Publish date:

Spare Me All These Strikes

Oh, for crying out loud! This has got to stop. The numbers are
soaring out of control. The big moment is now cheaper than Tonya
Harding. All these tricked-up houses are making a mockery of
this great old game.

Not baseball, you seamhead! Bowling! Do you realize that during
the 1998-99 bowling season 34,470 perfect games were rolled?
Thirty-four thousand. Thirty years earlier there were 905.
That's an increase of, well, that's just a
very-hard-to-figure-out increase.

Will the one bowler left who hasn't thrown a perfect game please
turn in your clown shoes! Josie LaRocco, a 10 1/2-year-old boy
from Louisville, has bowled one. Last year 87-year-old Joe Dean
of Columbus, Ohio, rolled a 300. (How'd he even lift the ball?)
I expect to read next week about a 300 rolled by a dead man.

Used to be, you rolled a perfect game and the American Bowling
Congress sent you a gold diamond ring. The owner of the alley
roped off the lane. Your name appeared on a plaque: on this
site, george whomperman....Your picture was in the newspaper.
For the rest of your life Dolores brought your cheeseburger first.

Now you roll a 300, and the guy behind the counter barely looks
up. Your buddies shrug and ask what time next week. The ABC
still sends you a ring, but it's made of Siladium, a kind of
stainless steel. Your name goes up on a chalkboard, but it's
gone by morning. Hell, you're lucky to get a picture of the
scoreboard before they clear it.

"In the old days," says 92-year-old Joe Norris of San Diego, who
threw a 300 at age 86, "if somebody threw a 300, we'd all sit
around the lounge and he'd buy everybody drinks. Now there're
too many. We'd all be alcoholics!"

Perfection sure isn't what it used to be. Do you realize that
one of the greatest bowlers who ever lived, Dick Weber, only had
14 perfect games in his pro career? There's a guy in Saginaw,
Mich., Joe Jimenez, who has 59! There's a guy in North Hills,
Calif., Bryan Alpert, who has a 300 right-handed and
left-handed! And a 299 right and left! And an 800 series right
and left! (Bryan, buddy, you need a new hobby.)

It's money that's the cause of all this. The owners of the
houses want their bowlers to go home happy and keep coming back,
so they lay down three units (one unit is seven millionths of an
inch) of oil on the far outside boards and 75 or more on the
inside boards. That's basically a glob of oil you could skid a
Peterbilt on. What it means is this: If you pull your throw a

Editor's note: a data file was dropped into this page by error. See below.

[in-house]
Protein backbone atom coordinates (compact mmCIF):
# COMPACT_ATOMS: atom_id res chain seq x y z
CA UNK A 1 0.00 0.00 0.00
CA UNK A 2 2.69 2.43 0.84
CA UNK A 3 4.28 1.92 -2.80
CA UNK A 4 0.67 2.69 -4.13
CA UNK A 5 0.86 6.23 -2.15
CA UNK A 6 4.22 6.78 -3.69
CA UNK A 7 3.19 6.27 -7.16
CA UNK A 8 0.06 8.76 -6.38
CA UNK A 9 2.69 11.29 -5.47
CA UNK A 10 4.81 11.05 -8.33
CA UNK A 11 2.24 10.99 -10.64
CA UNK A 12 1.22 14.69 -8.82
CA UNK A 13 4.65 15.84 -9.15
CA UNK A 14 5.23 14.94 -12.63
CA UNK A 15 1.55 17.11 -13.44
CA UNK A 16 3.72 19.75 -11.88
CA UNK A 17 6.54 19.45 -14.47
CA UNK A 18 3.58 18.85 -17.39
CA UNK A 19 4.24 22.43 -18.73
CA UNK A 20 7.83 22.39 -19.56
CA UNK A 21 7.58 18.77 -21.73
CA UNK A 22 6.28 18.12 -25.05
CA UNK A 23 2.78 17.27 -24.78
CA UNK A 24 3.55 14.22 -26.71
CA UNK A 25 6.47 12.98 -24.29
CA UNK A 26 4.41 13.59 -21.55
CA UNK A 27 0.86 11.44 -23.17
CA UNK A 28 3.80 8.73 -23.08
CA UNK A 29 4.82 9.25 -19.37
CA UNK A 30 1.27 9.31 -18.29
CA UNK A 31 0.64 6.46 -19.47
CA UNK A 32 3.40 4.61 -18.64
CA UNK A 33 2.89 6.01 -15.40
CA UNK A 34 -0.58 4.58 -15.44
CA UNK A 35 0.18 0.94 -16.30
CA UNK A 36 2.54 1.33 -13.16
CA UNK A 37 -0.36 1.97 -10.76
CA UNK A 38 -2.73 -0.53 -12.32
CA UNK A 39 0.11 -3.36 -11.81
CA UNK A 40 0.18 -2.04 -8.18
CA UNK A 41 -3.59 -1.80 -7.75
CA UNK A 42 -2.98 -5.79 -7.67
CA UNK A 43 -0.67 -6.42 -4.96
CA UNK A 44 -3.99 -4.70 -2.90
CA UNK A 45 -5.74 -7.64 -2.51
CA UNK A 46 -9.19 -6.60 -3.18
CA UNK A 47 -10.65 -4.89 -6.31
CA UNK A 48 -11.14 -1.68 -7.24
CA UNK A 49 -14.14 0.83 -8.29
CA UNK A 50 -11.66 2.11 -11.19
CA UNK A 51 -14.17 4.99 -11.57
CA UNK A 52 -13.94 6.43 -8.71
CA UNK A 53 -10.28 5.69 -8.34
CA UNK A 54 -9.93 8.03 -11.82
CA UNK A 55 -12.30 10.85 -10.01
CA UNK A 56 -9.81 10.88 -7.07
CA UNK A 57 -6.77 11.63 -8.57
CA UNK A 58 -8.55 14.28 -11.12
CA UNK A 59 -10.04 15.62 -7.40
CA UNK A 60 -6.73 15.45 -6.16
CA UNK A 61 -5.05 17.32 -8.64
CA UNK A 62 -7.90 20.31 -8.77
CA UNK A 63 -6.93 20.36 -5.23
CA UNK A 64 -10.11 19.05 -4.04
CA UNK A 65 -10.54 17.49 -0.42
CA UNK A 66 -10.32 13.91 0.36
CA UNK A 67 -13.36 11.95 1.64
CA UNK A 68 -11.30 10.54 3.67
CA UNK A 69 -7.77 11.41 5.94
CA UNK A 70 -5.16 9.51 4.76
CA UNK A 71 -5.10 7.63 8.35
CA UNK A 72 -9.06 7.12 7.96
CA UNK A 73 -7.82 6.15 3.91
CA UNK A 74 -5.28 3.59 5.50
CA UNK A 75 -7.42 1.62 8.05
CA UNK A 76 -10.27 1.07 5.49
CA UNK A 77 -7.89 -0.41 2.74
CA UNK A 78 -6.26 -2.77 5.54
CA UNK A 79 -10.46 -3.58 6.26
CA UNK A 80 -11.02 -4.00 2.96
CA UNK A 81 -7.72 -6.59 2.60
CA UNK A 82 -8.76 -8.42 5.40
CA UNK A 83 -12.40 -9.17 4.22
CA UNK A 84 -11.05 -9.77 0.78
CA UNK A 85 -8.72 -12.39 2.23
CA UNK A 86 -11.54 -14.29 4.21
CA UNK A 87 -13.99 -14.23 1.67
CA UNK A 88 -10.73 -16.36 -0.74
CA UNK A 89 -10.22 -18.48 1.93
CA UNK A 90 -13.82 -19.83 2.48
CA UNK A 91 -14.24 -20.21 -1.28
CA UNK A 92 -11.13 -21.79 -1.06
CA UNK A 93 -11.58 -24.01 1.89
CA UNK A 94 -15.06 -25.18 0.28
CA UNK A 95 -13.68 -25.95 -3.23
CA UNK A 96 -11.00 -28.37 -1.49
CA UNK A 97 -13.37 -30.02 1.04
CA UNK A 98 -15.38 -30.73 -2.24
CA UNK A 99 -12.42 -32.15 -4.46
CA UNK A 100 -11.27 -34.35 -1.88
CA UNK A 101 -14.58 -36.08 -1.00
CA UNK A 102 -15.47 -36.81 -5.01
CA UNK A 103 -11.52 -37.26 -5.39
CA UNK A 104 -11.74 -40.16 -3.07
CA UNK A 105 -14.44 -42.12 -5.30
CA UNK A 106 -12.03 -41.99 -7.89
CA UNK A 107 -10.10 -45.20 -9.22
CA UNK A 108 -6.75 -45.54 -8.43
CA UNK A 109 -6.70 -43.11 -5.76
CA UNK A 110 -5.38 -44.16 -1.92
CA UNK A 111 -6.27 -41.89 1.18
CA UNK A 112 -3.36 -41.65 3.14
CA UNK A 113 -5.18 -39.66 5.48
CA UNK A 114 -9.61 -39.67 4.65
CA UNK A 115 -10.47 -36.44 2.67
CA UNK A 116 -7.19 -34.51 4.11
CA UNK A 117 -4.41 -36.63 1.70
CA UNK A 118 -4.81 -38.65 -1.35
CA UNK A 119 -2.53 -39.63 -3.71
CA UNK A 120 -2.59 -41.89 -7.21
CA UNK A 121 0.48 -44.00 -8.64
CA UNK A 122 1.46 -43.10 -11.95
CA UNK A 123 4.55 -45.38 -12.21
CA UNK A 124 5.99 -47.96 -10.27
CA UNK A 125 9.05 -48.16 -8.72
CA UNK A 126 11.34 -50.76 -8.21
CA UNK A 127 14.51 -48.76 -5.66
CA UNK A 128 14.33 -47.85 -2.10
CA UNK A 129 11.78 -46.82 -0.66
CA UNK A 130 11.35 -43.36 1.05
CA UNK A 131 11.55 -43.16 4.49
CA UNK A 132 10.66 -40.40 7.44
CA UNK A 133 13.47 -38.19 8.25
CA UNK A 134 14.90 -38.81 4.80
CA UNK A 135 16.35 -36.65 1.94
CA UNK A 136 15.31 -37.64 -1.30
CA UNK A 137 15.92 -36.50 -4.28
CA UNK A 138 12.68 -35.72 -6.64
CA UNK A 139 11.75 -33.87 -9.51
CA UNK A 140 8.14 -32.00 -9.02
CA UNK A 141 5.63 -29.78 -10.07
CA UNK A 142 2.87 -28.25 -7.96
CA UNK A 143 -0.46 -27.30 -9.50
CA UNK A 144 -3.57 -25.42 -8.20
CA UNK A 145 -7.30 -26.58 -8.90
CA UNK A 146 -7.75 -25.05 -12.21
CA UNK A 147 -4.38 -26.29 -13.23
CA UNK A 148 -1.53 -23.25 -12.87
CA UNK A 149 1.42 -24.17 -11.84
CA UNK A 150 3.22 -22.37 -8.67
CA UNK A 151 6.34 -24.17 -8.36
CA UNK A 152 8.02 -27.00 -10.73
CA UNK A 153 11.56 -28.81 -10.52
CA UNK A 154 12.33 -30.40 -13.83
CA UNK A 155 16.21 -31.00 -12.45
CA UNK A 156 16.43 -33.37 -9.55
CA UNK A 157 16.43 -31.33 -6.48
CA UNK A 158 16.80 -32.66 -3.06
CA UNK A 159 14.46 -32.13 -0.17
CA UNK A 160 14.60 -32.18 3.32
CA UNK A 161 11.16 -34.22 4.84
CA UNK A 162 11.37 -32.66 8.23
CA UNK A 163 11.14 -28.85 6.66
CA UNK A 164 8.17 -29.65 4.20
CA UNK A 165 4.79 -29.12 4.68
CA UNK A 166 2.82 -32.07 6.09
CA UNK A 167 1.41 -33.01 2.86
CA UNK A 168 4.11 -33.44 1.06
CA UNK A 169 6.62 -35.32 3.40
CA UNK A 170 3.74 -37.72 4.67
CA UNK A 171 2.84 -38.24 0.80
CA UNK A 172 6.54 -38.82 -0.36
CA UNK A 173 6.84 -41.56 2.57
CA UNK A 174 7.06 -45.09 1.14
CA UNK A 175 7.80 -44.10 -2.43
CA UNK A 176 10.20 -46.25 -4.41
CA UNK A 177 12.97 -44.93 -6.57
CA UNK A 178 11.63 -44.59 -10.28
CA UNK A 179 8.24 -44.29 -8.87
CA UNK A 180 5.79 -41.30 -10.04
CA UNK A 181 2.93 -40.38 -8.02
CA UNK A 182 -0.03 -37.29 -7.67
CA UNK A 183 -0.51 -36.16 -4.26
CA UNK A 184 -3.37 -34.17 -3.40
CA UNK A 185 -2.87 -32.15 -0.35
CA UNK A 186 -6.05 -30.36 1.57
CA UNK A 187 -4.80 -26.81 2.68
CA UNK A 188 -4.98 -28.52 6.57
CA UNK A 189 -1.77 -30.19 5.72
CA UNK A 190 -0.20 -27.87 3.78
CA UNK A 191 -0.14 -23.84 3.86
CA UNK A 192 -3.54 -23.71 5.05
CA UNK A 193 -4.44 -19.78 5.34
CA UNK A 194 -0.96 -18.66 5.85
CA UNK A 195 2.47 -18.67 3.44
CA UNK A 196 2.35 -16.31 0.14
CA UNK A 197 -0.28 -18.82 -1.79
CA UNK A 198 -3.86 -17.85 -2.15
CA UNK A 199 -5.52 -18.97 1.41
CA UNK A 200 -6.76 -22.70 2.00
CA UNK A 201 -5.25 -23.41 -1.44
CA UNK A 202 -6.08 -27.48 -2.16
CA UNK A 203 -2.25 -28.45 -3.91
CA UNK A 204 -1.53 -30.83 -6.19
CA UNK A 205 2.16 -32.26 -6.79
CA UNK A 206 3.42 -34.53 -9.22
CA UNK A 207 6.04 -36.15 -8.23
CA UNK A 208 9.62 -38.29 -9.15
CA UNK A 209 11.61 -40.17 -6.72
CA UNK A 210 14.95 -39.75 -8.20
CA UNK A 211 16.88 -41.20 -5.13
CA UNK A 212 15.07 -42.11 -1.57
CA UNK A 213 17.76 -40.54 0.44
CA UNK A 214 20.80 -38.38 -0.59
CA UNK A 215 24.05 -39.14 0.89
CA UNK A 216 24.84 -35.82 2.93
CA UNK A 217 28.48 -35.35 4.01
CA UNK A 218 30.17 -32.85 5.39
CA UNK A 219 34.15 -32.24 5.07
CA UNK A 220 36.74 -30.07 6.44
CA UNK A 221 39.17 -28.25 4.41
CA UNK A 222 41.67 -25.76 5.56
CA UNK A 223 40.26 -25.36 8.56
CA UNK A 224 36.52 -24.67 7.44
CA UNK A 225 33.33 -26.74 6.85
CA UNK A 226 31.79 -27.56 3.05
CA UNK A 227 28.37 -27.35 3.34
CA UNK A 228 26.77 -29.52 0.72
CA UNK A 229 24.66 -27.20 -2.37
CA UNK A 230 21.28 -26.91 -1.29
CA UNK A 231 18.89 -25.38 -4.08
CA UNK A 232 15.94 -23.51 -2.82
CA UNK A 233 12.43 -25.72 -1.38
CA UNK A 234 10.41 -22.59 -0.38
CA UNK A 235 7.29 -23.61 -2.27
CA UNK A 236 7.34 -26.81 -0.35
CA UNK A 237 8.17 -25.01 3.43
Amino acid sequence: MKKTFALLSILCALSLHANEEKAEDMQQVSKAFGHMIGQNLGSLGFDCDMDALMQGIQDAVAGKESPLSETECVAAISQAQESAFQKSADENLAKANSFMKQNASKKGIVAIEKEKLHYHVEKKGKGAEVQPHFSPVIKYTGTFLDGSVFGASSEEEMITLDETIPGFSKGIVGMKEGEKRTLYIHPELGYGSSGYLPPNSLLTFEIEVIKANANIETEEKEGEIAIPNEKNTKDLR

little, the ball's probably still going to stay in the pocket
lane. If you start it out with too much hook, it'll hit the oil
slick and stay in the pocket lane. Voila! It's like putting in a
bathtub or hitting Willard Scott with a peashooter from the next
barstool. Urkel, flat drunk in heels, could bowl a 300 under
those conditions.

It's not just the oil. The balls come straight from NASA now.
They've got cores that could flatten Paris and shells that grab,
hook and smash like Sonny Liston. Meanwhile, the pins are still
dandelions. Pin weight hasn't changed in years. What chance does
a skinny little Don Knotts pin have against these new Charles
Atlas balls? What chance does a training bra have against Dolly

"We've had letters from people who say they've quit the sport,"
says ABC official Jack Mordini. "They say it's become too easy."

It's damn un-American is what it is. But it's not just bowling.
Home runs are hit in the major leagues now every six seconds,
many of them by bat boys. A blind geisha could make a college
three-pointer, the line is so close. In pole vaulting the new
poles practically throw you over the bar. Last week an innocent
bystander unwittingly cleared 19'5".

Hell, why stop there? Let's make sports easier than Drew
Barrymore! Let's pitch underhand! Let's take the tennis net
down! Let's outfit NHL goalies in Cole Haans, Speedos and salad
tongs and set them in front of goals the size of Zambonis!

Luckily, the ABC has an idea: It's asking houses to set off a
few lanes for so-called sport bowling. On these lanes the Alaska
pipeline won't be running down the middle. It's how bowling was
meant to be. It's like playing from the blue tees. It's for
those bowlers who don't need to brag about their inflated 255s.

Naturally, as a sportsman, I'm going to stay as far from those
lanes as humanly possible. I average 140.


Will the one bowler left who hasn't thrown a perfect game please
turn in your clown shoes!